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Materials and methods
The purpose of this study is to survey clinicians’ choice of peri-implant instrument selection and the application used to probe dental implants as well as to evaluate peri-implant probing force and pressure applied as compared to that reported in current literature.
MATERIALS AND METHODS:
48 clinicians (16 periodontists/periodontal residents, 16 restorative dentists and 16 hygienists) participated in the study. A questionnaire to determine the frequency and method of probing dental implants was provided and subject to the Chi-square test. Each participant was given a choice of three periodontal probes (Marquis, UNC15, Plastic) to use on the typodont and probing force was recorded blindly. Probing force and pressure data were analyzed with ANOVA among subject groups as well as probe types per site; where statistical differences (p < .05) were detected, Tukey’s posthoc test was applied.
The questionnaire resulted in a variety of answers although the majority demonstrated an agreement on probing implants in everyday practice. There was no significant difference among provider groups in regard to instrument selection, probing forces and pressure in both maxilla and mandible although the mean probing forces and pressures in all provider groups were higher than the suggested value reported in the literature.
This study indicates that there are variations among clinical provider groups with regard to peri-implant probe instrument type used and forces applied, though these are not statistically significant. Probe tip diameter should be considered to avoid BOP false positives when probing dental implants especially as the forces generally used by the clinicians may be higher than advised.
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To compare the clinical outcome (in particular of marginal peri-implant bone level changes) between immediately loaded straight implants which had definitive abutments placed at implant placement and never removed versus implants which had no intermediate abutments.
MATERIALS AND METHODS:
Thirty-two edentulous patients had one of their jaws rehabilitated with a provisional screw-retained resin reinforced cross-arch fixed prosthesis supported by four immediately loaded implants: two central straight implants and two either tilted or straight distal implants. The two central straight implants were randomly allocated in two equal groups to receive or not an intermediate abutment (Multi-Unit Abutment, MUA) according to a parallel group design. To be immediately loaded implants had to be inserted with a minimum torque of 30 Ncm, which was achieved by all implants. After 4 months, definitive screw-retained metal-ceramic prostheses were delivered and patients were followed-up to 5 years after loading. Prostheses were removed every 8 months to facilitate professionally delivered maintenance. Outcome measures were prosthesis and implant failures, complications, peri-implant marginal bone level changes and bleeding on probing (BoP).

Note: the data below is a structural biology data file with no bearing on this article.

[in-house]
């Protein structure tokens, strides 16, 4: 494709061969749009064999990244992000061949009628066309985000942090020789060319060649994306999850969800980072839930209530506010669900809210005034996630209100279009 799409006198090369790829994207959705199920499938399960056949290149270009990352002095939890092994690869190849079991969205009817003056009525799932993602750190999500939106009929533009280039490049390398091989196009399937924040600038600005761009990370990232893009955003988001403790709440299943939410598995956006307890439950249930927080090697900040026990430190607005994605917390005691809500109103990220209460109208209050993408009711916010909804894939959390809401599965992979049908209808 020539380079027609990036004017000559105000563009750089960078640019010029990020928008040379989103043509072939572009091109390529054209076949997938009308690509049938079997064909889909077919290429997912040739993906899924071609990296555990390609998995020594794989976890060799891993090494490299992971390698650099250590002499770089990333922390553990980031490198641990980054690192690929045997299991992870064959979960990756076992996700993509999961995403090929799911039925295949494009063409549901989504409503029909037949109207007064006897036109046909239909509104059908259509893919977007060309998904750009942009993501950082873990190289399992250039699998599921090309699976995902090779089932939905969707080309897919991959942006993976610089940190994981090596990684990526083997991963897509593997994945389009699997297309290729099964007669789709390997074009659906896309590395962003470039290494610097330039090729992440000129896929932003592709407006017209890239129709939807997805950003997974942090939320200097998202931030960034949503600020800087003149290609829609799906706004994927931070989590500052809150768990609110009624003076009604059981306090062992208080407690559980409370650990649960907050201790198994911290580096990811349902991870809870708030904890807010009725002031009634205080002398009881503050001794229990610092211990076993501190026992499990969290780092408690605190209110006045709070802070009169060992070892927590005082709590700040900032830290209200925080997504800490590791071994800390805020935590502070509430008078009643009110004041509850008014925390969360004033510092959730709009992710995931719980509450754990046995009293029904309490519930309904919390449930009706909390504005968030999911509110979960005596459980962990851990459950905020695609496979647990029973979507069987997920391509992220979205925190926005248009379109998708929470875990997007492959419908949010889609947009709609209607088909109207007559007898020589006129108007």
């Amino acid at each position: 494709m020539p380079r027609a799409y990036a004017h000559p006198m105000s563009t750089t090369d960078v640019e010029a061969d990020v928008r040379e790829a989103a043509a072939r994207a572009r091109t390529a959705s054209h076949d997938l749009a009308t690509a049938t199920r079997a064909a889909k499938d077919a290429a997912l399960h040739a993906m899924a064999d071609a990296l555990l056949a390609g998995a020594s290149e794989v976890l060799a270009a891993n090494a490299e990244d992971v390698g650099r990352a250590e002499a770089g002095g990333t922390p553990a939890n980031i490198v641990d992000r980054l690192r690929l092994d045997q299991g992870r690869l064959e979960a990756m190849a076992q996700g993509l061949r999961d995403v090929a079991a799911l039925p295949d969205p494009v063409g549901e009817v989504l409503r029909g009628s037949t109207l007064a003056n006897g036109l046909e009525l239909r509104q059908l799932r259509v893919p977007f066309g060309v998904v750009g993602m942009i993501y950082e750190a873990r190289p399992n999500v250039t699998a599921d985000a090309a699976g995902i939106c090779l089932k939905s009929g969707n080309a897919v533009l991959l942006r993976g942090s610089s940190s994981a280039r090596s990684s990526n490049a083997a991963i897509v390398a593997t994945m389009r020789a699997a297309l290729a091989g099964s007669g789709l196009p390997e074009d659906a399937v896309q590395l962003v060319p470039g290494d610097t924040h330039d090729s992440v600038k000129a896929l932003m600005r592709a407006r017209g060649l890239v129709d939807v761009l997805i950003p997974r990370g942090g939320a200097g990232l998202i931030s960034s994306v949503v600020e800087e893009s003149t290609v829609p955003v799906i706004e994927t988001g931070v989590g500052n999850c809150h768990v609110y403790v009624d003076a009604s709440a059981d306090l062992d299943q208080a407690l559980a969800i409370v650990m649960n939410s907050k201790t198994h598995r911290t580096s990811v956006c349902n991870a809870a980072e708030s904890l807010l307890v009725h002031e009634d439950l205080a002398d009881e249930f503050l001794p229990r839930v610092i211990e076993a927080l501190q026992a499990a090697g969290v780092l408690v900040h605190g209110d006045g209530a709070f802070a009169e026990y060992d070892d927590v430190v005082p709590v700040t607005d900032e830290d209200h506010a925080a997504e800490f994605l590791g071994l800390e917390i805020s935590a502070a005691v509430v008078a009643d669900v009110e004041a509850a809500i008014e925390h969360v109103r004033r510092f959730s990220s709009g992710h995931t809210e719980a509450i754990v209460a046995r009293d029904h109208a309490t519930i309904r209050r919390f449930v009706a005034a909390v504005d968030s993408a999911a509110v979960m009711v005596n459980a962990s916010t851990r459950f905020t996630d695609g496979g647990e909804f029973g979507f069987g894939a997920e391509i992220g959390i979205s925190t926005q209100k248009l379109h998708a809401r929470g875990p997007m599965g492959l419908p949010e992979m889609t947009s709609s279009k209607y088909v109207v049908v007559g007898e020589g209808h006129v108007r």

Five-years after loading one patient dropped out from each group. No implant or prosthetic failure occurred. Three patients of the abutment group versus one of the no-abutment group were affected by complications (risk difference = 0.125; 95% CI: -0.13 to 0.37; Fisher exact test, P = 0.600). At 5 years, both groups lost marginal bone in a statistically significant way (0.32 ± 0.40 mm for patients of the abutment group and 0.35 ± 0.29 mm for patients of the no-abutment group), with no difference in bone loss between groups at patient levels (difference = 0.03 mm; 95% CI: -0.23 to 0.29 mm; P = 0.809). At 5 years, BoP was significantly higher in the no-abutment group than in the abutment group (difference between medians = 25%; 95% CI: 12.5% to 25%; P < 0.001). By considering only the average of the two central study implants per patient with and without intermediate abutments, there were no differences in bone loss (difference: -0.05 mm; 95% CI: -0.41 to 0.31 mm; P = 0.763), while marginal bleeding was significantly higher in the no-abutment group (difference between medians = 25%; 95% CI: 0% to 50%; P = 0.004).
The present results suggest that intermediate abutments may not be needed at immediately loaded cross-arch screw-retained prostheses, unless there is the necessity to correct implant angulation.